• low incidence for inducing hyperglycaemia/type 2 diabetes and weight gain
  • license:
    • Acute psychotic episode in schizophrenia 
    • Schizophrenia with predominantly negative symptoms
  • Risk of stroke cannot be excluded
  • May cause elevated prolactin and caution in renal impairment


  • license:
    • Schizophrenia (tabs)
    • Maintenance of schizophrenia in patients stabilised with oral aripiprazole (I/M)
    • Control of agitation and disturbed behaviour in schizophrenia (I/M)
    • Treatment and recurrence prevention of mania (tabs)
  • dopamine partial agonist, atypical antipsychotic, third generation antipsychotic; sometimes added as a second-generation antipsychotic; also a mood stabilizer
  • most patients, particularly patients not acutely psychotic, may need a lower dose (5-10 mg/day) to avoid akathisia and activation and for maximum tolerability
  • halving 5 mg tablets (not scored) may be beneficial for children and adults who are sensitive to side effectsp
  • patients switching from another antipsychotic to aripiprazole may respond better to adding a full dose of aripiprazole to the maintenance dose of the first antipsychotic for a few days prior to slow down-titration of the first antipsychotic, rather than rapid switch or cross-titration
  • augmenting aripiprazole with a benzodiazepine or a conventional antipsychotic, orally or intramuscularly, may be more effective in treating acutely agitated patients than raising dosage levels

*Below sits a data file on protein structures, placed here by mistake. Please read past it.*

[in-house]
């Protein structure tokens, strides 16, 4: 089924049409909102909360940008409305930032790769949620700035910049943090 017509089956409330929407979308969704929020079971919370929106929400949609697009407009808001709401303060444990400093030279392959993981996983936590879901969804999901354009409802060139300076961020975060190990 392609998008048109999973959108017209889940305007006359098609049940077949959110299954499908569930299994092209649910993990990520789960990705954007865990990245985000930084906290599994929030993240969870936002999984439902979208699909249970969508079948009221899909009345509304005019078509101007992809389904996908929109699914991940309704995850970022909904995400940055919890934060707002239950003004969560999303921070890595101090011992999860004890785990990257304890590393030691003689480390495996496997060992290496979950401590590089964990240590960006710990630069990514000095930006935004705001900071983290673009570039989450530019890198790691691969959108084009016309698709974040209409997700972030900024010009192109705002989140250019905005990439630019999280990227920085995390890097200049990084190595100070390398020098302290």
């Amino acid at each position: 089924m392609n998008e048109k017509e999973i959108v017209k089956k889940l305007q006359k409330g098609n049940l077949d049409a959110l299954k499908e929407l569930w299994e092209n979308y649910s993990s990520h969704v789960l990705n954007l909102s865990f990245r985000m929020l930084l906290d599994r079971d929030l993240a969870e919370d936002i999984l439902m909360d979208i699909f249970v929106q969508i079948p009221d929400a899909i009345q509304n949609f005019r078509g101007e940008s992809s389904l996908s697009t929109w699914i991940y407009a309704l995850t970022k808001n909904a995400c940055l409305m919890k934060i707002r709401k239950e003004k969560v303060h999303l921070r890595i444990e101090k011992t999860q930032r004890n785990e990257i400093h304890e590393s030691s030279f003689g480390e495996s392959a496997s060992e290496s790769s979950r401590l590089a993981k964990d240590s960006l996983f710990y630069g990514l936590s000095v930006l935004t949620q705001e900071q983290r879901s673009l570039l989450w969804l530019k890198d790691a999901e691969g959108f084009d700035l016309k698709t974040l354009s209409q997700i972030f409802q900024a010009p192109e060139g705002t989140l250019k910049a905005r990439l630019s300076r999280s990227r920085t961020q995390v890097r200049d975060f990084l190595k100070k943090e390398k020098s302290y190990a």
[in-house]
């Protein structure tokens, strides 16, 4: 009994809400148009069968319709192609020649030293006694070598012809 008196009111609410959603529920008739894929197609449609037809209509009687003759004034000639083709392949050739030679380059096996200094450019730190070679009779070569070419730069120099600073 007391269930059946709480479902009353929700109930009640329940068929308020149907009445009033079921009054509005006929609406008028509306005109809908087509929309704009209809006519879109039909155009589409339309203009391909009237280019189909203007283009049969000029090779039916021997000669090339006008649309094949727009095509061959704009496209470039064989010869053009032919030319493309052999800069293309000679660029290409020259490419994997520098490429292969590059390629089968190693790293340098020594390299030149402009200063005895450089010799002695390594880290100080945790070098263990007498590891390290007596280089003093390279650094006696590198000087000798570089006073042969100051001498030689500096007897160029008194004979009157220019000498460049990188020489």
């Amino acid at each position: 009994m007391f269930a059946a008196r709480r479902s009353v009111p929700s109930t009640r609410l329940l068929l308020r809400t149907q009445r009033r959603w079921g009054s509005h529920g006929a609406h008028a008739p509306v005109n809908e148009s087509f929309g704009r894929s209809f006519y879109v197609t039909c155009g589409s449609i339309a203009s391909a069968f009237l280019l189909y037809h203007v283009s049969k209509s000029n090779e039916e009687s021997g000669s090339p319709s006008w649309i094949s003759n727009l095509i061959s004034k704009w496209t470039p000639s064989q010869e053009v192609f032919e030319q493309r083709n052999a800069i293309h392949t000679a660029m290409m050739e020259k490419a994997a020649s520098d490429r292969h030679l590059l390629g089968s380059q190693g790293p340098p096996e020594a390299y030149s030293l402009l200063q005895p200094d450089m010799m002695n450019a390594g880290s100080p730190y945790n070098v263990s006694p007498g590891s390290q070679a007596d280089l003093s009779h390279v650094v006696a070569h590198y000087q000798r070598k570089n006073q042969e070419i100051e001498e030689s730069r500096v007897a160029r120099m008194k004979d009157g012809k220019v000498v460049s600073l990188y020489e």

• partial responders may improve with the addition of a mood-stabilizing anticonvulsant, such as valproate or lamotrigine, instead of an increased dose of aripiprazole
  • a single missed dose is generally not necessary to make up, but if psychosis reactivates after several missed doses, the patient may need a higher dose for a short term to restabilize
  • Benefits
    • lower risk of diabetes, dyslipidemia, hyperglycemia, weight gain  & sedation than most other antipsychotics
    • can even be activating, but this effect can be reduced by lowering the dose or starting at a low dose
    • Clinical practice has found its tolerability profile very favorable, anecdotal reports of efficacy in treatment-resistant cases
  • Abilify Maintena
    • Patients should have a history of response and tolerability to oral aripiprazole for at least two to four weeks before initiation
    • Aripiprazole LAI is licensed for ONCE MONTHLY (one dose per calendar month NOT 4 weekly). There should be a gap of at least 26 days between injections
    • The usual recommended starting and maintenance dose is 400mg monthly. Dose adjustment to 300mg should be considered if there are adverse reactions or the patient is on concomitant interacting drugs e.g. fluoxetine or erythromycin.
    • After the first injection, treatment with 10 mg to 20 mg oral aripiprazole should be continued for 14 consecutive days to maintain therapeutic aripiprazole concentrations during initiation of therapy 


  • the only medicine that has been shown to help people with schizophrenia when their illness has not responded to treatment with other antipsychotic medicines
  • usually only used after two or more antipsychotic medicines have been tried and found not to be helpful